Fat Thursday

One of the things I love about my Polish heritage is all the traditions associated with it. My Polish background has always been a huge part of my identity, even though I can’t speak the language fluently- as a result, I often feel that I can’t celebrate my love for Poland with Polish family or friends to the extent that I would like.

Traditions are an important part of any culture, and I think they become extra special when you don’t actually live in the country where they are celebrated. They serve as a link, a connection, a way of remembering your roots, and where you come from- if such matters are important to you. For example, I doubt my brothers would be able to describe many Polish traditions- it’s just not an aspect of life that is of much interest to them. Even my dad, who was born in Poland, doesn’t go out of his way to celebrate them.

Thankfully, my mum is a great source of knowledge about Polish traditions, and I have always loved listening to her recount stories and memories of celebrating these traditions with her family in rural Poland. To me, these stories are absolute magic. I often feel nostalgic for events that I didn’t actually experience myself, as well as sorrow for the fact that we’ll never be able to replicate them here the way Mum describes in her past.

Funnily enough, the tradition of Tłusty Czwartek is one that Mum never really waxed lyrical about, so I was largely unfamiliar with it until a couple of years ago. This is both a good and bad thing- good, because it’s fun to still discover ‘new’ traditions in your late 20s, but also bad, because it means I’ve missed out on two decades worth of this tradition. And let’s just say, Tłusty Czwartek is not a tradition you want to miss out on.

What exactly is Tłusty Czwartek, I hear you ask? Well, it basically translates to ‘Fat Thursday’, and this is because it’s a Thursday pretty much designated for eating doughnuts. Yes, you read that correctly. Reason 102 why being Polish is awesome! The tradition stems from the upcoming season of Lent, which always begins six days after Tłusty Czwartek. Essentially, we pig out on pastries, particularly pączki (the Polish name for the jam doughnuts that are consumed on the day) before, theoretically, observing a fast period over the forty days between Ash Wednesday and Easter Sunday. Considering I’ve been having a Fat Week since I got back from Sri Lanka, I think it will be a good thing for me to give up sweets for the next seven weeks.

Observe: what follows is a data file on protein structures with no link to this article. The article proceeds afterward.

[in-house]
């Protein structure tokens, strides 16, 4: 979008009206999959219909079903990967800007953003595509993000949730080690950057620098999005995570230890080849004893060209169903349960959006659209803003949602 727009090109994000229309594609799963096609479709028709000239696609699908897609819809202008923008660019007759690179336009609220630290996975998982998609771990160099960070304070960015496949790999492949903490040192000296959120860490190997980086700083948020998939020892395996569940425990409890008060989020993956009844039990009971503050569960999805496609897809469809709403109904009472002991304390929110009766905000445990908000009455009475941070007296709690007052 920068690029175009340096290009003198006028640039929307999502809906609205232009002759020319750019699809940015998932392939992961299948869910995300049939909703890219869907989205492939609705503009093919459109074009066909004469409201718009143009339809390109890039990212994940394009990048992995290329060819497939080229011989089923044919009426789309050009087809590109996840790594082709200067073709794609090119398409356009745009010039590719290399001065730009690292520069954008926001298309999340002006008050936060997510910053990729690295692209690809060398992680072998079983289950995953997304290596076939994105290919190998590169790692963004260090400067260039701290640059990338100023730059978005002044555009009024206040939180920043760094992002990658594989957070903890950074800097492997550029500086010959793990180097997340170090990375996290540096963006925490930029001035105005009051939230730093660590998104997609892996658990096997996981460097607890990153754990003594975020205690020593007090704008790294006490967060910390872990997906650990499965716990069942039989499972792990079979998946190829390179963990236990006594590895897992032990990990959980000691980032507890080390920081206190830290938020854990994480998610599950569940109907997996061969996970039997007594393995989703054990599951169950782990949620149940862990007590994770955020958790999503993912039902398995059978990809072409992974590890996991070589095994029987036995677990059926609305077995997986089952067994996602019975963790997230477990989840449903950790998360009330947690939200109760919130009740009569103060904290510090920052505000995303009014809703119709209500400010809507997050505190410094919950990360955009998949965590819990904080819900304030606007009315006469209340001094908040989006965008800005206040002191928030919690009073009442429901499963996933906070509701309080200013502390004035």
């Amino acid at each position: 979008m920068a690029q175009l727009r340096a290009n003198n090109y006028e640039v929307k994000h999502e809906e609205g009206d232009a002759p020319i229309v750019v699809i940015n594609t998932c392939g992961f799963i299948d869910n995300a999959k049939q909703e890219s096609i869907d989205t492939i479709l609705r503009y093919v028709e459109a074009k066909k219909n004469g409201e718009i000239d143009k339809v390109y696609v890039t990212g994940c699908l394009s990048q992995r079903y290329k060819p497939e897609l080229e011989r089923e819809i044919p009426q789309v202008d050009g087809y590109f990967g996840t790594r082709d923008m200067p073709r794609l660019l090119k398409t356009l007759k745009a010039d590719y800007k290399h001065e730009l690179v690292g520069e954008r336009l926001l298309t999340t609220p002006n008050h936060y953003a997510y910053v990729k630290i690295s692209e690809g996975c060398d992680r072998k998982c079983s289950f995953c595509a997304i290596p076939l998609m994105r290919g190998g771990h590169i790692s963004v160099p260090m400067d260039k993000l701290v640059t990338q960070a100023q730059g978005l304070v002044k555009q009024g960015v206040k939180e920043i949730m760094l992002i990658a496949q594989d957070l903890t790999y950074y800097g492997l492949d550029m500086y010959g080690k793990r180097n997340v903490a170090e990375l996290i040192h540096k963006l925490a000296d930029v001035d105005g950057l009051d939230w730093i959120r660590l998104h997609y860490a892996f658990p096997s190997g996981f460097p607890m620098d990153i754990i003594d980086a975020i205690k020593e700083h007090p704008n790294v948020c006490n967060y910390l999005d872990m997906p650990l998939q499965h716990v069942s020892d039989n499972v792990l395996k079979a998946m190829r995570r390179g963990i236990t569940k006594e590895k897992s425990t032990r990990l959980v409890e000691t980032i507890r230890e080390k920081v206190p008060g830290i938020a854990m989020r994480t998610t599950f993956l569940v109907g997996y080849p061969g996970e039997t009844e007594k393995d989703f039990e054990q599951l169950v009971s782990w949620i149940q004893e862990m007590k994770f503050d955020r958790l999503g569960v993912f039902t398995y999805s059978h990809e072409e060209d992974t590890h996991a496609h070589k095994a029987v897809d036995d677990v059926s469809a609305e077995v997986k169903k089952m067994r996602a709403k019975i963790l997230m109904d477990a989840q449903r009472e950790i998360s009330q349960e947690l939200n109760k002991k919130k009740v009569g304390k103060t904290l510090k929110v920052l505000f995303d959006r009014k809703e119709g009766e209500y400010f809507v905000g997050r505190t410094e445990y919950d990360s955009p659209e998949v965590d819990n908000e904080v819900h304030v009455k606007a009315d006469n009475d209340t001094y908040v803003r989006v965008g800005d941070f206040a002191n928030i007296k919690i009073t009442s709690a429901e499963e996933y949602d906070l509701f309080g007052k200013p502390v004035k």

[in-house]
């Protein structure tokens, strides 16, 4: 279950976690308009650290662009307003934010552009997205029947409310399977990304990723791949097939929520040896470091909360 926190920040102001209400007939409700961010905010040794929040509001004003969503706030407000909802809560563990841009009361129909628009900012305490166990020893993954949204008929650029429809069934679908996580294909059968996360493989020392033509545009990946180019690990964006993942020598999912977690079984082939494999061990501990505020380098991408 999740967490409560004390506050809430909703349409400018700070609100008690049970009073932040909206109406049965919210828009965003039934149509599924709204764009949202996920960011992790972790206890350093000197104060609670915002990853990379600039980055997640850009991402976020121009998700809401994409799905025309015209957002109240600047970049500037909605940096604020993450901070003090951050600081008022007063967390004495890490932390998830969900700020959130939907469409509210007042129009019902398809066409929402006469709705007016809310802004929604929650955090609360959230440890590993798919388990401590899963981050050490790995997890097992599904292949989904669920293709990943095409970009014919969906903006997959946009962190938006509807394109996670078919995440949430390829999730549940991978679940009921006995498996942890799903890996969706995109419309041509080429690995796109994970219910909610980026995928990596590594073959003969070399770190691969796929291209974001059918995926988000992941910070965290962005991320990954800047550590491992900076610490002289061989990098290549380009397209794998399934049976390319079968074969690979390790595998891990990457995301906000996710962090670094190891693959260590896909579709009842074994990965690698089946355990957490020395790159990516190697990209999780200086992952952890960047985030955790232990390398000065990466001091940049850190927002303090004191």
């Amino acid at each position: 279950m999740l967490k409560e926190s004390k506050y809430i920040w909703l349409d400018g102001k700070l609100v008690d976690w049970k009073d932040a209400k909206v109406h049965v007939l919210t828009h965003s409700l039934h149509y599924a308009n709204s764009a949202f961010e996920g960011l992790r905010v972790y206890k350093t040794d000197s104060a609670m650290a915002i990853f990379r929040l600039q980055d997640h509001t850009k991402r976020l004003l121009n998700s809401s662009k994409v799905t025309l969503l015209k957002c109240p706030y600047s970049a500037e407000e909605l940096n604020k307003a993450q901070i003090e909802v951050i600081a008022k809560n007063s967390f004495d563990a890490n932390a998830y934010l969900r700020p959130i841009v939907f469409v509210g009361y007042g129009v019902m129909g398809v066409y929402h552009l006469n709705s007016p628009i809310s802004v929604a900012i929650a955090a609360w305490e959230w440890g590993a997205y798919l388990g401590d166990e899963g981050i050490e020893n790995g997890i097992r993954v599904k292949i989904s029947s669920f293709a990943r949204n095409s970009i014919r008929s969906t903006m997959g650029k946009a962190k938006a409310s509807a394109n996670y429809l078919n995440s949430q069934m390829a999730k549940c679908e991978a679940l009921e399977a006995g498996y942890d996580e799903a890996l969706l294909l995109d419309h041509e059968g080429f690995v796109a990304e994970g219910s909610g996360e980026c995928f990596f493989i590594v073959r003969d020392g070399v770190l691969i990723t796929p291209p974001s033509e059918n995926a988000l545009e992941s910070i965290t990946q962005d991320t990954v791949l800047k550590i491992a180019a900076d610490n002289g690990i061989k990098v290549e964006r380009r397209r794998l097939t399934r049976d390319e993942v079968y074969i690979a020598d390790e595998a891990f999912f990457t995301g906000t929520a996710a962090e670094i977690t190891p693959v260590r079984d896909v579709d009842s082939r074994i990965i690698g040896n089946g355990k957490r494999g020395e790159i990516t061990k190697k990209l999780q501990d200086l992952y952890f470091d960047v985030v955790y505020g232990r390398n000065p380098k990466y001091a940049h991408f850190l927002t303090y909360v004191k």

In the meantime, it was time to dine on some delicious doughnuts. Given my recent forays into cooking traditional Polish food, I decided Tłusty Czwartek provided the perfect reason to have a go at making my first ever pączki. After all, I’d experienced success with my attempts at making pierogi (Polish dumplings) and makowiec (poppy-seed cake) in the past couple of months. In fact, my Polish grandmother had been highly complimentary of both, and when Babcia says your food is good, then you wear that praise like a badge of honour. I envisioned rocking up to her house and proudly presenting her with a plate of palatable pączki.

Let’s just say, I was not third time lucky with my Polish cooking. It’s not that they were inedible, but, much like the failed Sri Lankan feast for my dad’s birthday, I just didn’t want to look at the final product. Here’s how pączki are meant to look:

Paczki | Donuts

And here’s how my pączki turned out:

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I think John, my brother, described them best when he said they looked like mutations. Mum (who had warned me that the dough did not seem quite right) was very kind in her assessment that they resembled little monsters. I just settled for the obvious- they were deformed doughnuts. Granted, the tendril-like claws which formed where the dry dough started opening up in the frying process were satisfyingly crispy, but they also made these purported Polish pastries look more like Chinese moneybags.

In times like these, Polish tradition suggests there’s not much else you can do but join everyone else in having a good laugh at yourself. And perhaps have a shot of vodka to drown the pain associated with such a spectacular failure. Safe to say, there was no special food delivery for Babcia this time. It’s quite possible she would’ve disowned me.

Field of Memories

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This is one of my favourite places in the world. It may seem unremarkable, as far as majestic views of the world go, but this simple field in a little country town in central Poland is special to me because it is where half of my personal history begins. These are the fields that my mum walked and played and worked on as a child. A part of my identity is as rooted in this place as the trees growing on the horizon.

I was 11 years old when I first stood on these fields with my own two feet. They seemed to stretch forever and to reach the line of trees in the distance seemed like the ultimate adventure. Never did the world seem bigger, and the memory of the impression these meadows made on me remains strong to this day, even if the distance to the trees seems to have diminished.

It is inevitable that life changes and time marches on. But whenever I stand in that field and look to the horizon, I travel back in time and memory to a carefree summer in 1998, where we picked berries sweetened by the sun and took lazy walks down to the river and went on bumpy tractor rides and zoomed around on the back of my uncle’s motorbike and made potato people and ate the tastiest tomato and mayonnaise sandwiches. To this day, I only ever eat tomato and mayonnaise sandwiches when I’m in Poland. They just don’t taste the same back home.

The older I get, the more I cherish those places I can visit and be reminded of the simple memories of an uncomplicated life. There is a great peace in knowing that some things remain unchanged, even by the passing years.